Microtubule Formation in vitro in Solutions Containing Low Calcium Concentrations

@article{Weisenberg1972MicrotubuleFI,
  title={Microtubule Formation in vitro in Solutions Containing Low Calcium Concentrations},
  author={Richard C. Weisenberg},
  journal={Science},
  year={1972},
  volume={177},
  pages={1104 - 1105}
}
Isolated rat brain tubulin can be repolymerized in vitro in solutions containing adenosine triphosphate or guanosine triphosphate, magnesium ions, and a good calcium chelator. The extreme sensitivity of tubulin to calcium ions explains the failure of previous efforts to obtain polymerization and suggests a possible mechanism for regulation of microtubule polymerization in vivo. 

Microtubule formation by pure brain tubulin in vitro. The influence of dextran and poly(ethylene glycol).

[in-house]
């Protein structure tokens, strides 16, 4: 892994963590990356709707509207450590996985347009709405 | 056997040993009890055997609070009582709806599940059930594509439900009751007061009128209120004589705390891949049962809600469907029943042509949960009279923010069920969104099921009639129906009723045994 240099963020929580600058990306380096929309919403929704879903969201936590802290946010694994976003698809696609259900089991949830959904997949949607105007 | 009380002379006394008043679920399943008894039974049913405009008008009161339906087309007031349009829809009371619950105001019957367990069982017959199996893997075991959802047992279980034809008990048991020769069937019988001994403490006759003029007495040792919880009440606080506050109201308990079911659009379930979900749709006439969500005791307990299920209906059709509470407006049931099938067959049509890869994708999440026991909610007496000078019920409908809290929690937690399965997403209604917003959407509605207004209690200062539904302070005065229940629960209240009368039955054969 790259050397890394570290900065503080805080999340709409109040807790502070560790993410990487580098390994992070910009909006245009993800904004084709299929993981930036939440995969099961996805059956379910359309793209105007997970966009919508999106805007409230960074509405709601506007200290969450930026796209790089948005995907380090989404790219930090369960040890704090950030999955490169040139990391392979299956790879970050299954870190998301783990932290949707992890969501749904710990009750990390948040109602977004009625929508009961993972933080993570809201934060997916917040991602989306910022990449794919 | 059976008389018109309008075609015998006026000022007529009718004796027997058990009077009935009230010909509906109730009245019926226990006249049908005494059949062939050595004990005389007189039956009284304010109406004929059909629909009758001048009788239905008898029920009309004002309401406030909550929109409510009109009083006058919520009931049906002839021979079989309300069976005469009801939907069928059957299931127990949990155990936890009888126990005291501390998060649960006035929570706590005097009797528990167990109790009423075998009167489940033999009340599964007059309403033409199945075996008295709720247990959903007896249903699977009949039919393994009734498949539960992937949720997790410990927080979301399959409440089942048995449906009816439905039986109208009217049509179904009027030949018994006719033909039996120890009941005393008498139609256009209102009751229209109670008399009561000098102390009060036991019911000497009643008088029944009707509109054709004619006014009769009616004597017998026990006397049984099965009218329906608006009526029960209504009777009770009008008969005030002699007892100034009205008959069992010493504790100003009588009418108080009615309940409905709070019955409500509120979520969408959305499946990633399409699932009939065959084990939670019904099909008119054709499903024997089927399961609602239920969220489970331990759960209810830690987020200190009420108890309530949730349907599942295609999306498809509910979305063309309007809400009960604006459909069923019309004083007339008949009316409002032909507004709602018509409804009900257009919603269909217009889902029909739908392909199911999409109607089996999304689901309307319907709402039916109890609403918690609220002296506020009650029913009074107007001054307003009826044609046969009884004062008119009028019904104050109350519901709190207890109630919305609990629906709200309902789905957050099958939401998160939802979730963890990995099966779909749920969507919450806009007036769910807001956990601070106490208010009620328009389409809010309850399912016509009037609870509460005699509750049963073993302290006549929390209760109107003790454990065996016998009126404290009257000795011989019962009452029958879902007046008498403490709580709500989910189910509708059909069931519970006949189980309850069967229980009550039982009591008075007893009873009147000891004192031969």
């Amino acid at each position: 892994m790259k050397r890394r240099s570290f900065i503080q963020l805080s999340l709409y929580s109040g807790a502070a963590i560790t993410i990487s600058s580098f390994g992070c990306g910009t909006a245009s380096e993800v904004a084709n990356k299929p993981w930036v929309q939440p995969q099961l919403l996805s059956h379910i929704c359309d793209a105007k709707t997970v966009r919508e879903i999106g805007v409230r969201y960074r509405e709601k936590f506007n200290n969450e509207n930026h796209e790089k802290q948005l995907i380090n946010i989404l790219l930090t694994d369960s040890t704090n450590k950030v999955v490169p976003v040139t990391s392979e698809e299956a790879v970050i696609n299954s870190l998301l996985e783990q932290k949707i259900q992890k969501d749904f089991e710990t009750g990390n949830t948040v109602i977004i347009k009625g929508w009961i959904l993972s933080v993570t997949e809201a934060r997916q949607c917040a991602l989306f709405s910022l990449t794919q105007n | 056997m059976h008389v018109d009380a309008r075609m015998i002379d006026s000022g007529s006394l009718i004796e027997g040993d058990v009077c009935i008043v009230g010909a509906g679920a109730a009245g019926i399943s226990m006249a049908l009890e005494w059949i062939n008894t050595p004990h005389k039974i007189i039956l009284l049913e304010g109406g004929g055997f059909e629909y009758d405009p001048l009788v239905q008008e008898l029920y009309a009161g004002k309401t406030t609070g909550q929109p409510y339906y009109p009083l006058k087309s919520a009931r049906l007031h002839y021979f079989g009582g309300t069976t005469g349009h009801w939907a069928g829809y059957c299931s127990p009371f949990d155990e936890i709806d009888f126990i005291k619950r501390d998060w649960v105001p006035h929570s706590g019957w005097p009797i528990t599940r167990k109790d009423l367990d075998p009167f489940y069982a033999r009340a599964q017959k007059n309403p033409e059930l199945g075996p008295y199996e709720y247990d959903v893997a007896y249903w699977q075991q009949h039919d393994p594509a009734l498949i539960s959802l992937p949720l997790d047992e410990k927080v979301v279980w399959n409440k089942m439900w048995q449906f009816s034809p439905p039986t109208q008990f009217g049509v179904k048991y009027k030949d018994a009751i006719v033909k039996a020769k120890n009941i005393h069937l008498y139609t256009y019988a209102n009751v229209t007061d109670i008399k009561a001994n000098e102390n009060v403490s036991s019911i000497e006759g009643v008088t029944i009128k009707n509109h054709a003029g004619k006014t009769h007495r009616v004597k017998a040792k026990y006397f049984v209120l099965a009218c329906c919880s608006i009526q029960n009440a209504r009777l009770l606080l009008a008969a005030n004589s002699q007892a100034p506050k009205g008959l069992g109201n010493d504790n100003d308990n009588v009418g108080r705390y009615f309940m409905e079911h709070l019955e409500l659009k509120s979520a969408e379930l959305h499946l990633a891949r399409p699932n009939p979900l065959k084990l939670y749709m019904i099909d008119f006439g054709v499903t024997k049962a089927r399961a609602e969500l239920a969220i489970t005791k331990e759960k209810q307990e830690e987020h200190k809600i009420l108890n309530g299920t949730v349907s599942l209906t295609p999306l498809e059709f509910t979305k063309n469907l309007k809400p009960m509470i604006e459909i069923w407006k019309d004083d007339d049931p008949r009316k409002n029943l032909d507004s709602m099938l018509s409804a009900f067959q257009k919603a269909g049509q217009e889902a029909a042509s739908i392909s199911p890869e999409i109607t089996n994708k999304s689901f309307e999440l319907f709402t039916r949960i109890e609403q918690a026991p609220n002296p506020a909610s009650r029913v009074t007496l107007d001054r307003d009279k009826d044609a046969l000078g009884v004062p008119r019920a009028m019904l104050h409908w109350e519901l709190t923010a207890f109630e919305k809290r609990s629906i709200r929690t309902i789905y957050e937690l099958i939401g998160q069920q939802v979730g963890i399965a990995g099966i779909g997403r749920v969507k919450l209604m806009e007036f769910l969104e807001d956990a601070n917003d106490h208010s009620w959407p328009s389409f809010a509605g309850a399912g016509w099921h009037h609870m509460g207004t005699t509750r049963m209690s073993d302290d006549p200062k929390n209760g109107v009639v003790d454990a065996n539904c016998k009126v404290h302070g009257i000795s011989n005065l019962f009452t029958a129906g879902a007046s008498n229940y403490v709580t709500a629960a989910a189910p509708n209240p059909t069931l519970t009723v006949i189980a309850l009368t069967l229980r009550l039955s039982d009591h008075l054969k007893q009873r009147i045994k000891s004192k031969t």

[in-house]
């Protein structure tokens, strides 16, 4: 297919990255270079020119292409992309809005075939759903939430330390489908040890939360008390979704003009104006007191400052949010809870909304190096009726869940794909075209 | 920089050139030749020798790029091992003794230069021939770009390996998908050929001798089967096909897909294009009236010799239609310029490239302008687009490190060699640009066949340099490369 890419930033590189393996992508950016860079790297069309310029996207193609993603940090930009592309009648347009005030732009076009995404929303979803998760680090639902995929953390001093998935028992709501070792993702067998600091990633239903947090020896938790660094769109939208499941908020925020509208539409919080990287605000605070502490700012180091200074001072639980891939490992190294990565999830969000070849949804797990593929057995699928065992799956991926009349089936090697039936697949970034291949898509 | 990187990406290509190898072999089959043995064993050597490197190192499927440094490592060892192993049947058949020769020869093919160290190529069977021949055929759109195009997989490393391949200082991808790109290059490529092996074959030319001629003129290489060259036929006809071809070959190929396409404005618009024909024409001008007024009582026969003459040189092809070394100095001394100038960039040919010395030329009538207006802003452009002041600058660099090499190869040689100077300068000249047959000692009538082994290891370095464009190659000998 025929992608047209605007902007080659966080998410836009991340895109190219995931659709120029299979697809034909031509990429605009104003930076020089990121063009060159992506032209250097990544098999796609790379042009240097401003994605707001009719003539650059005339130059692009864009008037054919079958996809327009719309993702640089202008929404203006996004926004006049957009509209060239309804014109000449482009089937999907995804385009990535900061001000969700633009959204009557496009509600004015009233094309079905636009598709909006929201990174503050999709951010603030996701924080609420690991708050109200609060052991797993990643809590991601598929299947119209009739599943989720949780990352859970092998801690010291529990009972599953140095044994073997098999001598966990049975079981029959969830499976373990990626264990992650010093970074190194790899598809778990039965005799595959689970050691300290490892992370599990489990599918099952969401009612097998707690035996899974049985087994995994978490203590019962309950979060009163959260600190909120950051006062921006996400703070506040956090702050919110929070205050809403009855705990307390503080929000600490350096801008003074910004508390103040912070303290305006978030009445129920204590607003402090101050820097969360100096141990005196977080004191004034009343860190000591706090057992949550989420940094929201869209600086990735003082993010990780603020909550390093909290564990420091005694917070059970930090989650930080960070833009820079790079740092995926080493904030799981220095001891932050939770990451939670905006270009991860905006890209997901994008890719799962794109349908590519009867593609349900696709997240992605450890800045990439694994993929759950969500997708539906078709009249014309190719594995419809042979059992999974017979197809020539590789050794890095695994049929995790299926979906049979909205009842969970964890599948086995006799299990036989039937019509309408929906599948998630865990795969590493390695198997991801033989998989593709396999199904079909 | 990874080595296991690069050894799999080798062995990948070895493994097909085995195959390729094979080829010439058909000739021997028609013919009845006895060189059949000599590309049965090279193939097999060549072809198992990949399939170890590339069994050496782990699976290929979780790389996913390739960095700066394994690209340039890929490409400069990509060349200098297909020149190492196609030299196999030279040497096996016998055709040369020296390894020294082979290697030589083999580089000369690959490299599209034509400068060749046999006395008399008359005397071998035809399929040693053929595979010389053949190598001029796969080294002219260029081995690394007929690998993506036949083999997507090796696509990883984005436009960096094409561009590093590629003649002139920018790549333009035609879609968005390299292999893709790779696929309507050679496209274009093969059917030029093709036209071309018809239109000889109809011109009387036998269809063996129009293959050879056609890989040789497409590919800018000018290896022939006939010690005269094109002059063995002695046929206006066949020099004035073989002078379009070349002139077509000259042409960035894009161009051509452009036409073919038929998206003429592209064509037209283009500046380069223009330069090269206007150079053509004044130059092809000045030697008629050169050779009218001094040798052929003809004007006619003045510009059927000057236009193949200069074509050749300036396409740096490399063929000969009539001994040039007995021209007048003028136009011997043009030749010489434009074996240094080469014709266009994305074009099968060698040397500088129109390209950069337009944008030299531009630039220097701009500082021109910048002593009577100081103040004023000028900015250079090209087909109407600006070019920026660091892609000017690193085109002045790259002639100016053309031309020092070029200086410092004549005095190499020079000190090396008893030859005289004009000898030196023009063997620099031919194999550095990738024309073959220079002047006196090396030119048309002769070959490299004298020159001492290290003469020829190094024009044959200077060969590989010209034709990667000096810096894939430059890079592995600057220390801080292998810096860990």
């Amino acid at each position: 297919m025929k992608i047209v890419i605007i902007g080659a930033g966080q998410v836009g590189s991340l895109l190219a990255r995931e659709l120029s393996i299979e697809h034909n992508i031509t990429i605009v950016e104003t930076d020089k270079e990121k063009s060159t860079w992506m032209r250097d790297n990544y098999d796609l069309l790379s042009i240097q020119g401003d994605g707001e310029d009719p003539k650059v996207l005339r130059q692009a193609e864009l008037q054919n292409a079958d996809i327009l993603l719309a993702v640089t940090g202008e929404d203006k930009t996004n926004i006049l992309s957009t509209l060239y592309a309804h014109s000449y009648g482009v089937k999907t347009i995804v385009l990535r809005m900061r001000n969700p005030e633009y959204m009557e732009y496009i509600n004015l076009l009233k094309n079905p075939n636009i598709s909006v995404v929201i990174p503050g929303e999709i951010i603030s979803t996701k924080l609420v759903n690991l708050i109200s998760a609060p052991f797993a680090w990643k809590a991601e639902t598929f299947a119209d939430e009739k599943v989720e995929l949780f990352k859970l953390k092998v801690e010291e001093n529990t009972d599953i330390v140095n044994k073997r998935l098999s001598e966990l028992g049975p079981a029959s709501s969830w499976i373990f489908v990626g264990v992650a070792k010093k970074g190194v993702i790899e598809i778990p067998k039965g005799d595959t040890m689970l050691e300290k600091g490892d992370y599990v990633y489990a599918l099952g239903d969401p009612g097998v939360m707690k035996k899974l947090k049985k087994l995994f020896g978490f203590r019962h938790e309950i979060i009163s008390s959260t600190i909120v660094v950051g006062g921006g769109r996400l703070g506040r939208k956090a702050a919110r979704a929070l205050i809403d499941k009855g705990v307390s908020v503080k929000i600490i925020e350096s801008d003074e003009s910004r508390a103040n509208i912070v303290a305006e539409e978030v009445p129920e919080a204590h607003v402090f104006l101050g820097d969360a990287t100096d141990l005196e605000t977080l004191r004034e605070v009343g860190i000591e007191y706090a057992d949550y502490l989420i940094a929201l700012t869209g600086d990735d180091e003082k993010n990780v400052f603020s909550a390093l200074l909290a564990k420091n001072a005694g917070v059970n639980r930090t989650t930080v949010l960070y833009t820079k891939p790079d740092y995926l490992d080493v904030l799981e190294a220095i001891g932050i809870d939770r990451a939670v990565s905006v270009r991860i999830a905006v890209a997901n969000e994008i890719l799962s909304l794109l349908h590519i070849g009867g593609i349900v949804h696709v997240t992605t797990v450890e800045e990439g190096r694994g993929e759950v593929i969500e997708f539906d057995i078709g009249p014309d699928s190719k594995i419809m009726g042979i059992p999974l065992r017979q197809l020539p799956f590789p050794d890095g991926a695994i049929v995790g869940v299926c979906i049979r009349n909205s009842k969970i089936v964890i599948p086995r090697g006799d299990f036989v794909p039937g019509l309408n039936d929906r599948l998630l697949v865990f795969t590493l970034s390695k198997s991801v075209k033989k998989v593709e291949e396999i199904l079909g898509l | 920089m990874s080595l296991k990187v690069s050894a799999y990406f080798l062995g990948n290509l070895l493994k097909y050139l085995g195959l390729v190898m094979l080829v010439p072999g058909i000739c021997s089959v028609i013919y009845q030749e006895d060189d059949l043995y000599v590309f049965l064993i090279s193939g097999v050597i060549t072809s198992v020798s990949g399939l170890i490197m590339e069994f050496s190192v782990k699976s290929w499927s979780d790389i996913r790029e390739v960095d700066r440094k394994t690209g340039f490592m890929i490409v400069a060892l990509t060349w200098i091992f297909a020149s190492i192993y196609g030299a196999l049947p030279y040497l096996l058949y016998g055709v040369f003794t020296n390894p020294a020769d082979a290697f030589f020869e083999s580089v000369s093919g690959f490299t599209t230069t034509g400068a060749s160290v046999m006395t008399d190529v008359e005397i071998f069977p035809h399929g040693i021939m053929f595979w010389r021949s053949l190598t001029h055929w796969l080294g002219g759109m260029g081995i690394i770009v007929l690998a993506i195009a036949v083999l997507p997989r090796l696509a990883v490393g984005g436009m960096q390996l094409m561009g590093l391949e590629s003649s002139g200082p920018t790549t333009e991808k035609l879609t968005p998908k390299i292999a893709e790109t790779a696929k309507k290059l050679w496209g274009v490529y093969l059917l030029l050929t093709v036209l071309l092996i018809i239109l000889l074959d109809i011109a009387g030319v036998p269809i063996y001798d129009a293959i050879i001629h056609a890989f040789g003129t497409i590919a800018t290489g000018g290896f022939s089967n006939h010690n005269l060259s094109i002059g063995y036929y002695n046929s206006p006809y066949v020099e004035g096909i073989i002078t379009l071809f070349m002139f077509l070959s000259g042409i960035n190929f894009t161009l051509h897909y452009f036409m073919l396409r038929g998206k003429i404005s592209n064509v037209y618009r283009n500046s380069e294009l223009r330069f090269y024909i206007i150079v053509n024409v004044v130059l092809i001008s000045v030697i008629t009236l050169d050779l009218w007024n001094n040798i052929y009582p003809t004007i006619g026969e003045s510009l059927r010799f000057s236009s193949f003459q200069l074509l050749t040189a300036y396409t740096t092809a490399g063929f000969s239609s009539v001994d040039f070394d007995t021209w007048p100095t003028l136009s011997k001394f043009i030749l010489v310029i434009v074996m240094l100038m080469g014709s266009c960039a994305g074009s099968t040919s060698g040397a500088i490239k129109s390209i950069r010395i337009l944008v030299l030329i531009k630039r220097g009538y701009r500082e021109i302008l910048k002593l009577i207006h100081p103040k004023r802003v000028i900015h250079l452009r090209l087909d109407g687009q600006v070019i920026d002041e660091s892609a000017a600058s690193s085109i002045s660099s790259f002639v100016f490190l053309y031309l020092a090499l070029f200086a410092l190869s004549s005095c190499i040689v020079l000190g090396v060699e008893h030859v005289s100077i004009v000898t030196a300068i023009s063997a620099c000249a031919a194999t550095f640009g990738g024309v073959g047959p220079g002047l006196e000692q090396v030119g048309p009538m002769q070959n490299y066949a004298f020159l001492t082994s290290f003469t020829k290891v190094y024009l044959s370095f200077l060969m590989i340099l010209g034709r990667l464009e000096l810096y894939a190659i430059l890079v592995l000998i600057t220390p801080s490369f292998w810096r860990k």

Homogeneous brain tubulin, free of microtubule associated proteins, forms microtubules in polymerization buffers containing 7.5--15% dextran T10 or 2--4.5% poly(ethylene glycol) type 6000, which are sensitive to colchicine and low temperature.

Alterations in number of protofilaments in microtubules assembled in vitro

Tubulin from bovine brain was polymerized in vitro using a variety of assembly conditions. Many of the formed microtubules were shown to contain 14 wall protofilaments. The number of microtubules

Pressure-induced depolymerization of brain microtubules in vitro.

Brain microtubules assembled in vitro from tubulin extracted from rabbit brain were subjected to changes in hydrostatic pressure and temperature, and the characteristic response of brain micro Tubulin in vitro to pressure is similar to that of mitotic spindle microtubule in vivo.

Interaction of Calcium-Calmodulin in Microtubule Assembly in Vitro

In most eukaryotic cells, microtubules, intermediate filaments, and microfilaments constitute a fibrous network that is termed the cytoskeleton. Microtubules have been implicated in a number of cell
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